County officials and others at the panel in Canton on Feb. 5, 2014. Photo: David Sommerstein
County officials and others at the panel in Canton on Feb. 5, 2014. Photo: David Sommerstein

How St. Lawrence County officials hope to counteract poverty

Late last year, the Associated Press wrote that income inequality in the United States is at its worst since the 1920s.

Poverty is nothing new in St. Lawrence County: It's struggled economically for decades. The county has one of the highest unemployment rates in New York state, and people lean heavily here on social services. At a recent panel discussion at SUNY Canton, six of the people tasked with providing those services talked about how to deal with the problems the county's poorest residents are facing.  Go to full article
Photo: USDA, Some rights reserved.
Photo: USDA, Some rights reserved.

What's in the Farm Bill for the North Country?

A revamped Farm Bill could reach the House floor for a vote as early as today. The massive legislation which sets agricultural and nutrition policy for the country has already been scuttled two years in a row. But bipartisan negotiators say they have a $500 billion five-year package that will pass.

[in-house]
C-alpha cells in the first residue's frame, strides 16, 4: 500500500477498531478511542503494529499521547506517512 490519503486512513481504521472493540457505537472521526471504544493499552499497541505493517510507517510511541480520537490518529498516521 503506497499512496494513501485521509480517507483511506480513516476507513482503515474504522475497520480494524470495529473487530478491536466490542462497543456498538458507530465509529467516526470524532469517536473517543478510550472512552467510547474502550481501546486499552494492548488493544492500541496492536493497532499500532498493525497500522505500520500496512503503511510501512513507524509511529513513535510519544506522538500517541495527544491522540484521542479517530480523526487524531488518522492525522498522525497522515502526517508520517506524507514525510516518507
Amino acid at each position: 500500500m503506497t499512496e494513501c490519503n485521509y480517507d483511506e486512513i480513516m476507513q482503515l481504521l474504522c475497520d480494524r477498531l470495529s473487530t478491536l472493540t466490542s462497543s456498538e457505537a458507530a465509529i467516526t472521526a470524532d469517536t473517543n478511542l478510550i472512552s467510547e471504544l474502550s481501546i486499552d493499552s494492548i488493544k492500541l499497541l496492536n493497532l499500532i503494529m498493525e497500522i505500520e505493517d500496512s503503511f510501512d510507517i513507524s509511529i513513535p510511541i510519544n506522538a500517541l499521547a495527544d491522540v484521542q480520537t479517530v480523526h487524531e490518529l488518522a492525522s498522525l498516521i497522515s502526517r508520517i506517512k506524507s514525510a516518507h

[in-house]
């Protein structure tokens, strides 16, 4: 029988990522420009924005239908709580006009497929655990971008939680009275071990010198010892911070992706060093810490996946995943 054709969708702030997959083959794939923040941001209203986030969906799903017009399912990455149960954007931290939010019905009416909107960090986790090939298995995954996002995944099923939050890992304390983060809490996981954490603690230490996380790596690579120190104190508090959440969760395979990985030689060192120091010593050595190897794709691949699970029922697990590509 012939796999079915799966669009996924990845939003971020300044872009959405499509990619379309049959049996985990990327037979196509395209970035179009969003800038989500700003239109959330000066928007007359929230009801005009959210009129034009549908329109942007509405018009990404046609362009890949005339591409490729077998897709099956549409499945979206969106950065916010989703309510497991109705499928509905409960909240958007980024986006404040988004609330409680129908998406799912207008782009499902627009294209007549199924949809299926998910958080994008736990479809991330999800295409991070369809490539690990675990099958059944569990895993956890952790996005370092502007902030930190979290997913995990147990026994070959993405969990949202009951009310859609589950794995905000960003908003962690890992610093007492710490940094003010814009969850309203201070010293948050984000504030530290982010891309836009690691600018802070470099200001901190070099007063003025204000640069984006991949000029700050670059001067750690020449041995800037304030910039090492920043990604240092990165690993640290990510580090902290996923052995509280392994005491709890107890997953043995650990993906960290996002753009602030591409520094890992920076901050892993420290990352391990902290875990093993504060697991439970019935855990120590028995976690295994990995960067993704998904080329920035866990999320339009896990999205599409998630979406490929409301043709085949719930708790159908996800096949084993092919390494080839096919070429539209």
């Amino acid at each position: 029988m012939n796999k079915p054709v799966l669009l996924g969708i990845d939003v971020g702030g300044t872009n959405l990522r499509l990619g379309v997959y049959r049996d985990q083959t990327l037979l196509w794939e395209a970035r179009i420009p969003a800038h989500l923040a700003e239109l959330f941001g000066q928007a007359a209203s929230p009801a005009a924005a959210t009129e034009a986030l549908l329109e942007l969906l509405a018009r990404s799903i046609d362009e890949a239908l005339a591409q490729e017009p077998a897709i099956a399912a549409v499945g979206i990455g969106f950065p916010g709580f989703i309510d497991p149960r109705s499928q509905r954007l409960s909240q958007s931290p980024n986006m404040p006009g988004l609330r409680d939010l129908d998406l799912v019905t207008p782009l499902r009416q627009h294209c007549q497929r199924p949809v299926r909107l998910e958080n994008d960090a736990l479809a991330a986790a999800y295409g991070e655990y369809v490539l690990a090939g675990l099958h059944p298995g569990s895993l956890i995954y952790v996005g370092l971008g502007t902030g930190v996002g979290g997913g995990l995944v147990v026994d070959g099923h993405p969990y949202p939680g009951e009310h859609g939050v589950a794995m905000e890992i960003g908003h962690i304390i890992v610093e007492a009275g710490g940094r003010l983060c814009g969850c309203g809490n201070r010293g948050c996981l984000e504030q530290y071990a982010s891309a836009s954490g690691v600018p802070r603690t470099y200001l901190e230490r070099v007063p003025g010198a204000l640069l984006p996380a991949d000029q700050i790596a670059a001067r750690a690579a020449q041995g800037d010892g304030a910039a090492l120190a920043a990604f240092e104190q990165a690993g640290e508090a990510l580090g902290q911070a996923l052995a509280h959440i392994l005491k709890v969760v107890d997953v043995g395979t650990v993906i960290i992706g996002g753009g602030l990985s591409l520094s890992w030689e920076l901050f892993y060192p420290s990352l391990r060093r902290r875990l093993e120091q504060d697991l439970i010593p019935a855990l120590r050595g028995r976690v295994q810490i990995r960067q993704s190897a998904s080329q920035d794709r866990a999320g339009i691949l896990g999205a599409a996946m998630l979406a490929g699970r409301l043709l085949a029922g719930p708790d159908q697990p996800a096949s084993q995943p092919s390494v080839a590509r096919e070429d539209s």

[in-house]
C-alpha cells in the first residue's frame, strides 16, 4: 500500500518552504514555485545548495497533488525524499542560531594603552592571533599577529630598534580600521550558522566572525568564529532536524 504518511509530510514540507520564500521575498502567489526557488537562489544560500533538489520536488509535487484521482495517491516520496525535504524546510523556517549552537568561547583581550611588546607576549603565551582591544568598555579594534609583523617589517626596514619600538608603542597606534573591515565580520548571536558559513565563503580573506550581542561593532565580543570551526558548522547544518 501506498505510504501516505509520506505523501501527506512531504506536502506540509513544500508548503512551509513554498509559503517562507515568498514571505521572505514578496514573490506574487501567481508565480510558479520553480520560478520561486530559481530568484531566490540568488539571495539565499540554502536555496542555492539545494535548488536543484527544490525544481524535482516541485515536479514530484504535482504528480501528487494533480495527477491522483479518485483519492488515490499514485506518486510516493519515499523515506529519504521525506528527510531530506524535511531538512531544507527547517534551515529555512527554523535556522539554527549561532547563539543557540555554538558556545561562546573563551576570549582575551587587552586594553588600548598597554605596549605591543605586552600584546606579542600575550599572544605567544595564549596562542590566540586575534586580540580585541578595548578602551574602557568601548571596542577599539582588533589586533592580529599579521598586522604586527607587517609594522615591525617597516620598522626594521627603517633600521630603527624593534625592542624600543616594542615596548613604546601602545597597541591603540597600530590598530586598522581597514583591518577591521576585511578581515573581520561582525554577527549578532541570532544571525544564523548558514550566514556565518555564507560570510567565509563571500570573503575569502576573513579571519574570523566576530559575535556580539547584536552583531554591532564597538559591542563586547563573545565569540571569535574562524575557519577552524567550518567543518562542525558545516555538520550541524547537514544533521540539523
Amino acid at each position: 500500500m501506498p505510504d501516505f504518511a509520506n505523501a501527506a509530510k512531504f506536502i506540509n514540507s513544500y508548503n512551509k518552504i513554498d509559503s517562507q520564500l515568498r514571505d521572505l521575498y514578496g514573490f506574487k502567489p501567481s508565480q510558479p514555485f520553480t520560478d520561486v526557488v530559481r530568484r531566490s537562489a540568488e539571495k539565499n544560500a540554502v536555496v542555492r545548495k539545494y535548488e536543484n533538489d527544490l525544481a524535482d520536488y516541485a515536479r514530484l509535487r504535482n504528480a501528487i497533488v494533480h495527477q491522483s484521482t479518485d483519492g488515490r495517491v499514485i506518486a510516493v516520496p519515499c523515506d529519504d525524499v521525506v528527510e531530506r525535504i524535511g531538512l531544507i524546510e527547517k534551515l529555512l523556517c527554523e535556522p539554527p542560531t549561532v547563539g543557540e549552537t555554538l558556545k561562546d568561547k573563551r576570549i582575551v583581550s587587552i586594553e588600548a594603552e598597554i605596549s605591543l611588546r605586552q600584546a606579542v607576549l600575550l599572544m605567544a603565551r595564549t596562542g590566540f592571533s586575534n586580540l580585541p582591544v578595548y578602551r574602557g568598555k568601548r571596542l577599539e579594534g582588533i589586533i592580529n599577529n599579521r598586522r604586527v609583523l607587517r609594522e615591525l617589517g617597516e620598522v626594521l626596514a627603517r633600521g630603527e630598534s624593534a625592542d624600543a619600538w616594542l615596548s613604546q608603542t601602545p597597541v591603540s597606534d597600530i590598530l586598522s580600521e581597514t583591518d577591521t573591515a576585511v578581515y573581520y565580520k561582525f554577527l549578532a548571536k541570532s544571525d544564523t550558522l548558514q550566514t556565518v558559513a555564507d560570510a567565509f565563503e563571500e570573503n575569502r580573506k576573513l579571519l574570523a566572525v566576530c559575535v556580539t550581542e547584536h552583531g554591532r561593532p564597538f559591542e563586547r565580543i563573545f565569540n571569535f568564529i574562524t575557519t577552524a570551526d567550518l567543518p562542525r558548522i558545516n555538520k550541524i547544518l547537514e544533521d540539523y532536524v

David Sommerstein joins Martha Foley to talk about what the Farm Bill would mean for the North Country.  Go to full article
LIHEAP helps feed the monster in the basement. Photo: <a href="http://www.flickr.com/photos/skewgee/5597260862/">Matthew Hurst</a>, Creative Commons, some rights reserved
LIHEAP helps feed the monster in the basement. Photo: Matthew Hurst, Creative Commons, some rights reserved

Schumer: Low-income heating aid boosted by $169M

ALBANY, N.Y. (AP) Sen. Charles Schumer says federal funding for low-income heating assistance will increase by $169 million in the coming fiscal year, to a total of $3.4 billion.

Schumer had called on appropriators to increase funding in light of record low temperatures last week.  Go to full article